Staff were found living in "squalid conditions" at an Indian restaurant after immigration officers were tipped-off that a number of foreign nationals were working illegally.
Officials raided the India Gate in Bolton and found evidence of at least five people living "in squalor" while two men were also arrested for working in breach of their visa conditions and overstaying their visa.
The restaurant, in Chorley Road, Westhoughton, in the Greater Manchester town, has had its licence to operate revoked.
Licensing chiefs at Bolton Council said they had "no confidence" in those running the eatery.
The restaurant was raided by immigration officers and Bolton Council in November 2018, the M.E.N reports.
The local authority discovered people living in unsafe conditions in upstairs bedrooms, which had been left in disrepair, with inadequate fire safety measures and bedrooms padlocked from the outside.
Among those living there was one of the men arrested for immigration offences.
The restaurant was issued a £10,000 fine because the detained men had no permission to work in the UK.
The company that ran the restaurant, Chan Restaurant Ltd, including owner and director Heron Ali and business partner, company secretary Nazmul Hussain, were then hauled before court for having illegal accommodation.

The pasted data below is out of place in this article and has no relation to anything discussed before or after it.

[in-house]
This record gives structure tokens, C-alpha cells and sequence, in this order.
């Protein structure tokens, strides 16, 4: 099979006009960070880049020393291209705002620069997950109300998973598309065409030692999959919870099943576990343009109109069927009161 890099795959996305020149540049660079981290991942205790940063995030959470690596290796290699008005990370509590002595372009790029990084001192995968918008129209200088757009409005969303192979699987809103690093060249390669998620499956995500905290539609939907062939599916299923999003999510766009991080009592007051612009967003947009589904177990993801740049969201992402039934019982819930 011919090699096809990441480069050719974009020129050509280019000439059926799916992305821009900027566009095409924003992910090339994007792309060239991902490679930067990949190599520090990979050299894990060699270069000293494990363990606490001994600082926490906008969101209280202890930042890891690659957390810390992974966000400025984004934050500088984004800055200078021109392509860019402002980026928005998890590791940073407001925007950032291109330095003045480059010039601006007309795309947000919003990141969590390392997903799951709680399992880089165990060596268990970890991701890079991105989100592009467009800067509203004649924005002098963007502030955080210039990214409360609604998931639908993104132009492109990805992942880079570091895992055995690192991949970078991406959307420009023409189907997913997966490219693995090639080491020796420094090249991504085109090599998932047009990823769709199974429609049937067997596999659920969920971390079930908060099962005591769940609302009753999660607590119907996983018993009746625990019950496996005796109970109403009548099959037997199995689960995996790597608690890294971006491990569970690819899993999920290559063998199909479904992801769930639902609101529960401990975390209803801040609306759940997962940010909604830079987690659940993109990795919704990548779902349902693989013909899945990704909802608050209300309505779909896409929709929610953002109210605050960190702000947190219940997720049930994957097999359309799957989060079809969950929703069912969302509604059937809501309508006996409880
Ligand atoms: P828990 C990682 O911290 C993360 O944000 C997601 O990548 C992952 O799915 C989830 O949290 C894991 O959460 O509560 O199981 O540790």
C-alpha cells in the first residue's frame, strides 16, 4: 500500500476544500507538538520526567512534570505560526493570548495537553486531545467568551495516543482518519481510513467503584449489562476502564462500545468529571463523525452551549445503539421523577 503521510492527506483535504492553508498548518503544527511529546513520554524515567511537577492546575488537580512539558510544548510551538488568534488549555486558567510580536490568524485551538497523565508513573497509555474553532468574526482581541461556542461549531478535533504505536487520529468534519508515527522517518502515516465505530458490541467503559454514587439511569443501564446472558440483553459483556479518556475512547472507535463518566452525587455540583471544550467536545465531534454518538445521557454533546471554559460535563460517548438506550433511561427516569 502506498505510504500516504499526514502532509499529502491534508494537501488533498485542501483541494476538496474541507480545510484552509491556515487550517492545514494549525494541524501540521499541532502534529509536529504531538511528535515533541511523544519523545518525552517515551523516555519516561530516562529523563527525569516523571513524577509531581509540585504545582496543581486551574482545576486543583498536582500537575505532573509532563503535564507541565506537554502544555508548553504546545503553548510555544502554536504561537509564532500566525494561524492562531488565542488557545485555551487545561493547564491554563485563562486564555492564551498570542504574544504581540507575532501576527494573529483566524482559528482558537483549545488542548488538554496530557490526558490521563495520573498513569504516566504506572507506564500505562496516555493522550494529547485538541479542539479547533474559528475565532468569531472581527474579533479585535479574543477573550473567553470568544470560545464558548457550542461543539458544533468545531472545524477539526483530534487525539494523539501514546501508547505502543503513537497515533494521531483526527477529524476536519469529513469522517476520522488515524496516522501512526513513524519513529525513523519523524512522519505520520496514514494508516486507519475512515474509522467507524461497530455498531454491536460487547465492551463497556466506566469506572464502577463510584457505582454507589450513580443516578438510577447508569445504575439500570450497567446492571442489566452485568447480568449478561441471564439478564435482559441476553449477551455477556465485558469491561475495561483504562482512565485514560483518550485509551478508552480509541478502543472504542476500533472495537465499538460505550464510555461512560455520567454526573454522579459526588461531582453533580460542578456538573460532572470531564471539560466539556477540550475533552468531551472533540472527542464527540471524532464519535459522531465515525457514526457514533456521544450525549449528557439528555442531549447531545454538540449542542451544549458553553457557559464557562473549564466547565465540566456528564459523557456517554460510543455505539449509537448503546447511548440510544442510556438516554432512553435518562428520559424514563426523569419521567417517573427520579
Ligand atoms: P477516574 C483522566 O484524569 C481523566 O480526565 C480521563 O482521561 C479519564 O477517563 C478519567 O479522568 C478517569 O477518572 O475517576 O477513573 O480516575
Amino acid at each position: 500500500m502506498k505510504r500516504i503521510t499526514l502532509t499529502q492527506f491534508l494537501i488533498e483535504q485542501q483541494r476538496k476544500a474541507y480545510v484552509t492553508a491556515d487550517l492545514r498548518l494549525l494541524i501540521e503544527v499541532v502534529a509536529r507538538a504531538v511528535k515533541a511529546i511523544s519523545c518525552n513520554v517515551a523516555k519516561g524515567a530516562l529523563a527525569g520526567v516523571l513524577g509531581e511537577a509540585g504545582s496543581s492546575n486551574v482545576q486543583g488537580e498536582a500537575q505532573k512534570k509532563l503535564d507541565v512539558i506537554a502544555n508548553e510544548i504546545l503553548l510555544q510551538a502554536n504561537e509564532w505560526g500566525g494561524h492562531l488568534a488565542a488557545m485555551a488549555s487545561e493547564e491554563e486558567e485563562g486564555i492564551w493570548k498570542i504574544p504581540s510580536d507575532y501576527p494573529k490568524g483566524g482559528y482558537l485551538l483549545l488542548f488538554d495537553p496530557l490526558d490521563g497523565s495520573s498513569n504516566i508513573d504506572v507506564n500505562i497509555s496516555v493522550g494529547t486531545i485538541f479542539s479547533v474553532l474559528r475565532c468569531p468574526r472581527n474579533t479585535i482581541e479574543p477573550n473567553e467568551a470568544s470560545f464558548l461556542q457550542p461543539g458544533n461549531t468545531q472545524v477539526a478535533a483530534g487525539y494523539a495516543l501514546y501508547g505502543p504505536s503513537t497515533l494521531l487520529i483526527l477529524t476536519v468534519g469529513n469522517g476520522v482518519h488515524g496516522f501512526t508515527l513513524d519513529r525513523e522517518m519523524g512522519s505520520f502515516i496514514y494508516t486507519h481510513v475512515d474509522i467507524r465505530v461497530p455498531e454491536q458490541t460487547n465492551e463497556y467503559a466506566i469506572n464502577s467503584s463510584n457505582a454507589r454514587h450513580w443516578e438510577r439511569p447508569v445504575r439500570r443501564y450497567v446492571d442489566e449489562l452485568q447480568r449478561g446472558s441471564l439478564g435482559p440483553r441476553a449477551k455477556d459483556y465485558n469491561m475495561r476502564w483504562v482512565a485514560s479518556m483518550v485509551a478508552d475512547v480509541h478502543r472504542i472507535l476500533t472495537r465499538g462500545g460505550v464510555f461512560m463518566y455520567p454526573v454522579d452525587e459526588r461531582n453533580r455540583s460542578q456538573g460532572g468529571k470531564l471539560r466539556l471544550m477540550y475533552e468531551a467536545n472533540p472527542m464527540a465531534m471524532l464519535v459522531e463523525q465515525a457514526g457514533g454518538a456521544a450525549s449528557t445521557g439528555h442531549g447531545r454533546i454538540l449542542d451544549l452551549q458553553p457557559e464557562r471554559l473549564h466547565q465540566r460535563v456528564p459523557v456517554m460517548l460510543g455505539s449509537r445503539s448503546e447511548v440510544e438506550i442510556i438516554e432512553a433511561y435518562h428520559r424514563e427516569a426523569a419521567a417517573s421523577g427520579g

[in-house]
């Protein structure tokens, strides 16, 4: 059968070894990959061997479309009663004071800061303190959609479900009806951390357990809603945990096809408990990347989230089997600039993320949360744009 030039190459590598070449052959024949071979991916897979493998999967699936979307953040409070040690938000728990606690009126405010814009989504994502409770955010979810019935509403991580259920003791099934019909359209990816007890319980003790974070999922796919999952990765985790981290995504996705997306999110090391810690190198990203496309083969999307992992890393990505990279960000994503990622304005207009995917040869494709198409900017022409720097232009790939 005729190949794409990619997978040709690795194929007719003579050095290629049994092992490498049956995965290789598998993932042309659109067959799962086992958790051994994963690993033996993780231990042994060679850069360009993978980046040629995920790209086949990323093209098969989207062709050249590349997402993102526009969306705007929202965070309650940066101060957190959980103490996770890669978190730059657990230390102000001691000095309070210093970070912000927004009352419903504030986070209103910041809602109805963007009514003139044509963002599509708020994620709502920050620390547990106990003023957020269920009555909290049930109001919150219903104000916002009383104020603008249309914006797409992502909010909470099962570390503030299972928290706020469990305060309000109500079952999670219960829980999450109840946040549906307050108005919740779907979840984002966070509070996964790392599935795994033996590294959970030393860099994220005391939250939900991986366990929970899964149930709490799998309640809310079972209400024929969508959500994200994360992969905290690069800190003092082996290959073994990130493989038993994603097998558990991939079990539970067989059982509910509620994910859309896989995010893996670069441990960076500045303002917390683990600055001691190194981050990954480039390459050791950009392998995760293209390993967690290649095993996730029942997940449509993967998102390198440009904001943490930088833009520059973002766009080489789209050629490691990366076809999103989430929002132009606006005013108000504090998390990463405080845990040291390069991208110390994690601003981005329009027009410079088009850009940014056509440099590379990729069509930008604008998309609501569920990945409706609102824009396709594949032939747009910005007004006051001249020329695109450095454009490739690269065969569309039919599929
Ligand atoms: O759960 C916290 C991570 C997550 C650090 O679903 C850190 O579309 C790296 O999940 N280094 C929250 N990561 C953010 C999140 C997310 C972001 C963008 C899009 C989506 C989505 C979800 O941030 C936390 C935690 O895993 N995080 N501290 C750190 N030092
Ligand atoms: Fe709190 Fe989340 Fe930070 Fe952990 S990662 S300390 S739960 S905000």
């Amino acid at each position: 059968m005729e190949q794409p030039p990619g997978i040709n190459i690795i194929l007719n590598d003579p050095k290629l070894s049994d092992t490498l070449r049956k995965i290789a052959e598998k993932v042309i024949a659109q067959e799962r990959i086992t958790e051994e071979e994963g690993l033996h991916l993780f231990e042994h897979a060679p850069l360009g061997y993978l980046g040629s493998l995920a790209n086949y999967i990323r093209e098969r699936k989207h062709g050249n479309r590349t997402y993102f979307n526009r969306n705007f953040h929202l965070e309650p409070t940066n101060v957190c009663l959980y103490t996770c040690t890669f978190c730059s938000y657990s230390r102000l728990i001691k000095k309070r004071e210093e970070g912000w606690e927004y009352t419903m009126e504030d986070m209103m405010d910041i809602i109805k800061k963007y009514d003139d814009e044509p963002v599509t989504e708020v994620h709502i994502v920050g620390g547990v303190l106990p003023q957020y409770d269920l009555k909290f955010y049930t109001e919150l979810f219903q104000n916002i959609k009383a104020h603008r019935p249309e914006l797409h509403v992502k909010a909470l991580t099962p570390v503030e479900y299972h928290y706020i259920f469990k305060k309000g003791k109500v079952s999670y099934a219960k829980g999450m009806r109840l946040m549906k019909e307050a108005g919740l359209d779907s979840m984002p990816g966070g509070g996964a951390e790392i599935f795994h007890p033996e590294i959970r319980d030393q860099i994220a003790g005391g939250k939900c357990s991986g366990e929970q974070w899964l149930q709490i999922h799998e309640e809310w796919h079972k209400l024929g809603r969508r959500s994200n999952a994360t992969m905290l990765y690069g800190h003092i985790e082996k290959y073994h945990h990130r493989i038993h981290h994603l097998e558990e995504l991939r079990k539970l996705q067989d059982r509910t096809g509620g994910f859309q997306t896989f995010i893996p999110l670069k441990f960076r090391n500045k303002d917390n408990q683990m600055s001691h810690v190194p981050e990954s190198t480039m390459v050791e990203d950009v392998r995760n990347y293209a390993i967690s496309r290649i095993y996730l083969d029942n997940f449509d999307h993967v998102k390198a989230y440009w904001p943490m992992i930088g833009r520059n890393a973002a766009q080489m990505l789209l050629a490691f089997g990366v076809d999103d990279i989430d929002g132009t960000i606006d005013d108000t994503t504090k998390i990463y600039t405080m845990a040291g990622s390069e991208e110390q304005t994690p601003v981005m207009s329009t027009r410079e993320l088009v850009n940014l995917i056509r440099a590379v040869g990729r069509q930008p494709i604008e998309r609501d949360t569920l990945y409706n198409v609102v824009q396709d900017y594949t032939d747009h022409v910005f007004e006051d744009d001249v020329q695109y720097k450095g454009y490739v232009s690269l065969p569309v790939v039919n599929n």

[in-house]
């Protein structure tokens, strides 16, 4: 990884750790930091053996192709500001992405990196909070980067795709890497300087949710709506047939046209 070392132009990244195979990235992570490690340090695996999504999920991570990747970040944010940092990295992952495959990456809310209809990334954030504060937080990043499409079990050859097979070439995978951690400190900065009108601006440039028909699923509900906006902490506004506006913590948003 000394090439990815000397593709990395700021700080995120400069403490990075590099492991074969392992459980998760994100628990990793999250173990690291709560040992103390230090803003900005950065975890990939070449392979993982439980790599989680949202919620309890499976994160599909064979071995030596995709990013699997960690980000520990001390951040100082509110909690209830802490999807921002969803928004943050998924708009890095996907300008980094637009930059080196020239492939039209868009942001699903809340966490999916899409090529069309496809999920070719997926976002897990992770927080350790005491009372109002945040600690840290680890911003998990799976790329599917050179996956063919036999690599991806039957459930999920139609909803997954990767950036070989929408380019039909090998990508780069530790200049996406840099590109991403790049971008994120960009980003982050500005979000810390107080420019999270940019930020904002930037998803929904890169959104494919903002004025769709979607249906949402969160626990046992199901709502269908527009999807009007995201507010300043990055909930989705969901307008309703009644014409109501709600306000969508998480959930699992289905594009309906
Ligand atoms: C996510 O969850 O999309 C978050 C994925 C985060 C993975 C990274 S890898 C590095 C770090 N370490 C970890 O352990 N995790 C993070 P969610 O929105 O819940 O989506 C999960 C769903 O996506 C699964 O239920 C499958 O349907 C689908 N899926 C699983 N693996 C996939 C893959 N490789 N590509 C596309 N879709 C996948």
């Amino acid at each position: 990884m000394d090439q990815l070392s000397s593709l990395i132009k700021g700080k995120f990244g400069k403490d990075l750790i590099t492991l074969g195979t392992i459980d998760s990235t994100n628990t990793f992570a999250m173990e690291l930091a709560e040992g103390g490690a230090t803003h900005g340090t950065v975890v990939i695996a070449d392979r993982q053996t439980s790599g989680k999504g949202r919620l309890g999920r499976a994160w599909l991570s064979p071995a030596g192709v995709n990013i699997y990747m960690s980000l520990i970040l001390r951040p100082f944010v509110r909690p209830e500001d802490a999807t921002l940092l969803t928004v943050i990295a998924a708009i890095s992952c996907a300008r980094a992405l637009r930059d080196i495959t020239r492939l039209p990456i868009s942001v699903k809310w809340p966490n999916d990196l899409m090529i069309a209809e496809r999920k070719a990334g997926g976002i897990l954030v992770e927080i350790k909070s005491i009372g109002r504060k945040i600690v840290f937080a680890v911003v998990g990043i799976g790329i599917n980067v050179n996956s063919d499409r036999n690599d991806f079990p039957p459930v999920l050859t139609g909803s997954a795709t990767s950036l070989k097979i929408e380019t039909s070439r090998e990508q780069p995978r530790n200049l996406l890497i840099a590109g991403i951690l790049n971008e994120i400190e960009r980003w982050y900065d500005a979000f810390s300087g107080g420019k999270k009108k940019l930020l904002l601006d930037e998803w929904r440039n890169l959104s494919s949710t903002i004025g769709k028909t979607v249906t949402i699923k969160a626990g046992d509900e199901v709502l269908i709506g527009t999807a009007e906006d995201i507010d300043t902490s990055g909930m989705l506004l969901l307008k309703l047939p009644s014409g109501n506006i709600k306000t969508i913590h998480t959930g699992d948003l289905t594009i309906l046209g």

Fines issued at the hearing in November last year amounted to more than £10,000.
Subsequently the Home Office petitioned for a licensing review into the premises.
At a council hearing last week Mr Ireland, representing Mr Ali from the restaurant, said: “We are accepting there is wrongdoing, we don’t seek to argue at any point during our defence that there hasn’t been, what our issue with is about the proportionality of the net effect, the result.
“My client has had these fines, he has not employed a solicitor to fight them. He has said ‘I have done something wrong, I haven’t appreciated how serious that was and I now understand that’.
“He has struggled to pay these fines but he has paid them because he is accepting the penalty for what he has done. But he has to fight this because if the licence goes away he loses the business, the whole thing is over.
“He is saying that it is going too far both for him and indeed his staff who lose their jobs."
Mr Johns, representing the Home Office, said: “Mr Ali mentioned he had turned a blind eye, he’s admitted his wrongdoing and that he has made that conscious decision to employ the illegal workers, not only that but the wider concern of housing in squalid conditions which is unacceptable.”
The licensing committee published its decision to revoke the licence this week.
It stated: "We found that the employment of illegal workers and the housing of these and other workers in squalid conditions to be wholly unacceptable and clearly undermined the licensing objective of the prevention of crime and disorder.
“We had no confidence in the management team’s ability to promote the prevention of crime and disorder.”
India Gate will now be forced to close and will not be able to reopen unless Mr Ali, or another potential owner, obtains a new licence from the council.